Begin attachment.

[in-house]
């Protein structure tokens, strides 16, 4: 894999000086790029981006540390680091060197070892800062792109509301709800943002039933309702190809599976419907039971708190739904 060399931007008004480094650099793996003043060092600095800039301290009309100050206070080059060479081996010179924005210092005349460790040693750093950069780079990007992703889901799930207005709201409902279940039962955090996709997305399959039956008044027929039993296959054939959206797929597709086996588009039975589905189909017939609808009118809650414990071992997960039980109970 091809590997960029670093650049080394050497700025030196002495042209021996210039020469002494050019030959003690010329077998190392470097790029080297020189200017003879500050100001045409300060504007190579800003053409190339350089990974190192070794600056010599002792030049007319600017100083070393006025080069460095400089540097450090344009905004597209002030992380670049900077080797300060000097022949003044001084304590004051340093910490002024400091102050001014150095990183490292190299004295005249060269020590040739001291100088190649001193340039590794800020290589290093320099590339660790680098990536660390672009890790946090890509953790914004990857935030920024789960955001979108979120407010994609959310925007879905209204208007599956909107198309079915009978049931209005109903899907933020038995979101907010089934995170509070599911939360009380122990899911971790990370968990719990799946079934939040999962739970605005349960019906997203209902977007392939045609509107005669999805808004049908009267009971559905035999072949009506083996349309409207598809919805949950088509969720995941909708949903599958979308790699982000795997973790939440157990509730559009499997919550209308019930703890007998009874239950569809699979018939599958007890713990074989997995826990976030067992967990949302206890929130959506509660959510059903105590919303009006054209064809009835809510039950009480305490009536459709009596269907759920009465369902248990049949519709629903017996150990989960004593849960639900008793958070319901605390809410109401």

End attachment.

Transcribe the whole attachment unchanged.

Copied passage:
[in-house]
């Protein structure tokens, strides 16, 4: 894999000086790029981006540390680091060197070892800062792109509301709800943002039933309702190809599976419907039971708190739904 060399931007008004480094650099793996003043060092600095800039301290009309100050206070080059060479081996010179924005210092005349460790040693750093950069780079990007992703889901799930207005709201409902279940039962955090996709997305399959039956008044027929039993296959054939959206797929597709086996588009039975589905189909017939609808009118809650414990071992997960039980109970 091809590997960029670093650049080394050497700025030196002495042209021996210039020469002494050019030959003690010329077998190392470097790029080297020189200017003879500050100001045409300060504007190579800003053409190339350089990974190192070794600056010599002792030049007319600017100083070393006025080069460095400089540097450090344009905004597209002030992380670049900077080797300060000097022949003044001084304590004051340093910490002024400091102050001014150095990183490292190299004295005249060269020590040739001291100088190649001193340039590794800020290589290093320099590339660790680098990536660390672009890790946090890509953790914004990857935030920024789960955001979108979120407010994609959310925007879905209204208007599956909107198309079915009978049931209005109903899907933020038995979101907010089934995170509070599911939360009380122990899911971790990370968990719990799946079934939040999962739970605005349960019906997203209902977007392939045609509107005669999805808004049908009267009971559905035999072949009506083996349309409207598809919805949950088509969720995941909708949903599958979308790699982000795997973790939440157990509730559009499997919550209308019930703890007998009874239950569809699979018939599958007890713990074989997995826990976030067992967990949302206890929130959506509660959510059903105590919303009006054209064809009835809510039950009480305490009536459709009596269907759920009465369902248990049949519709629903017996150990989960004593849960639900008793958070319901605390809410109401």